Even in maternity care systems with free midwifery care, some women intentionally choose to birth unattended by any health professional (freebirth). Women who choose freebirth represent an enigma for many, and a provocation to some. However, people who do not conform to dominant medical practices are a source of valuable insights that can reveal shortcomings in the mainstream health care system. Thus, the aim of this study was to explore and understand women's motivations and preparations for freebirth.
The study was informed by the theoretical lens of the 'undisciplined patient'. Qualitative, in-depth interviews were performed with ten Danish women, who for their most recent birth had planned to freebirth. Data were analysed using reflexive thematic analysis.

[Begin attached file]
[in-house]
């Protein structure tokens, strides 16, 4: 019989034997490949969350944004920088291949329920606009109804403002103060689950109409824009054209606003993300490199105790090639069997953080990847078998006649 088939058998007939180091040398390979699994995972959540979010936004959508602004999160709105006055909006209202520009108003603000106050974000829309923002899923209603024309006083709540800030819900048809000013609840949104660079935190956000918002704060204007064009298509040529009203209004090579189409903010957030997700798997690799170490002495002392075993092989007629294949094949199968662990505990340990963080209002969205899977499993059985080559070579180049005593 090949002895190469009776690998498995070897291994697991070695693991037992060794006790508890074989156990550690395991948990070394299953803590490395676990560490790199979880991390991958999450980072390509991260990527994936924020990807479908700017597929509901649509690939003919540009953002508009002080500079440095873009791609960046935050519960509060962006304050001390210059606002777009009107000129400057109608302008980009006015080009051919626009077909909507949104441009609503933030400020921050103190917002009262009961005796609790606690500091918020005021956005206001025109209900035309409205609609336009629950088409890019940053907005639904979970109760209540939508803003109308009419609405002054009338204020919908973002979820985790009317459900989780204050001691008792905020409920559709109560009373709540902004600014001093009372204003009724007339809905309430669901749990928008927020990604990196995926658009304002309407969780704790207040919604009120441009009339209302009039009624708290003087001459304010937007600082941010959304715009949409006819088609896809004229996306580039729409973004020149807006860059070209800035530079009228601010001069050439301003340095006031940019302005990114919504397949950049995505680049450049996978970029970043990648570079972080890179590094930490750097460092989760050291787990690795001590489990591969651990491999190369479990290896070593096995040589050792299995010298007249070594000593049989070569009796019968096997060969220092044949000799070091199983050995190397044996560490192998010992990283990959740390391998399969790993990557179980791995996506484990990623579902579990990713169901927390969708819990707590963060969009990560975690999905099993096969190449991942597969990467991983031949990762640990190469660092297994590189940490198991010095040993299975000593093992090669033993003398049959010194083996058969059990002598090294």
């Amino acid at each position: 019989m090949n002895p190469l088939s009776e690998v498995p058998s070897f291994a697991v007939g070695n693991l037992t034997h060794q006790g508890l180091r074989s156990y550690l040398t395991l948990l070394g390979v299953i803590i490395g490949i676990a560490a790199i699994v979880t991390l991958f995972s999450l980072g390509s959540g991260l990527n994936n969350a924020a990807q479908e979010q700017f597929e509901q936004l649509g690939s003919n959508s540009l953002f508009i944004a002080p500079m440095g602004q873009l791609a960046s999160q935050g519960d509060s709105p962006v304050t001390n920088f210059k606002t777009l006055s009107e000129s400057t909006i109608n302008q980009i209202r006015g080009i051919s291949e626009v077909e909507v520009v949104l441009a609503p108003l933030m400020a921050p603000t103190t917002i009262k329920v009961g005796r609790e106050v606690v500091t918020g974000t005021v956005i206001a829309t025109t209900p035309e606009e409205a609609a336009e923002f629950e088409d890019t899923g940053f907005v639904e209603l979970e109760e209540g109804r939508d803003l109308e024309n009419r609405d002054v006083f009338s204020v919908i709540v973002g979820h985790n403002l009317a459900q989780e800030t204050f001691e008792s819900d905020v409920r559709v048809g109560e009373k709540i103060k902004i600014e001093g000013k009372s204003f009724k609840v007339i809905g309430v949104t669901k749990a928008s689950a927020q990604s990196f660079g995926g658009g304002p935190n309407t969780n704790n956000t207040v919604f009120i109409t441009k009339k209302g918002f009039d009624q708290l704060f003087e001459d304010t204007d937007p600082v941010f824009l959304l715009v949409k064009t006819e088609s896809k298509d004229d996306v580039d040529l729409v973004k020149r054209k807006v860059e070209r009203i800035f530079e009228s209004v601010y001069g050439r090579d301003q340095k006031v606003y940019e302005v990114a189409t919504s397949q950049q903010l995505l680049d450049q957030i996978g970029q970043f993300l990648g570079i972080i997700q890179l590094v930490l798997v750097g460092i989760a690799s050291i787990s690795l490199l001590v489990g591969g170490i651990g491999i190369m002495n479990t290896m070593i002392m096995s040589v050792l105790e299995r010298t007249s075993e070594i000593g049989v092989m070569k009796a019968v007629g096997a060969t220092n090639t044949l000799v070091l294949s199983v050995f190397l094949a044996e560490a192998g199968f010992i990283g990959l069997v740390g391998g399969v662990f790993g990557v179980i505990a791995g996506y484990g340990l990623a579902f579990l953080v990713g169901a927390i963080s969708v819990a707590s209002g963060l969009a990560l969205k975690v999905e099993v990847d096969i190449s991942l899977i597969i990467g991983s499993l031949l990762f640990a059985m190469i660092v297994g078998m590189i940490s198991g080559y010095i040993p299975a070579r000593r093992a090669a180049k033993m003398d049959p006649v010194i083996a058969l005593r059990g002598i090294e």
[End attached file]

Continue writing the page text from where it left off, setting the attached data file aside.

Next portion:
Four themes were identified. "The standard system is not for me" describes negative experiences during previous births and the desire for more individualised support. "Re-establishing trust in myself" describes the women's quest for recognizing their own needs and re-building autonomy and inner strength. "I do my research" describes how the women sought new ways of knowing and prioritised experiential knowledge. And finally, "I create my safe space" describes the women's efforts to create the best possible physical and emotional space for themselves and their babies in order to have a safe and autonomous birth experience.
Freebirth is not undertaken lightly or without preparation by women. Improved continuity of care as well as greater flexibility in hospital guidelines could accommodate some of these women's demand for autonomy in birth.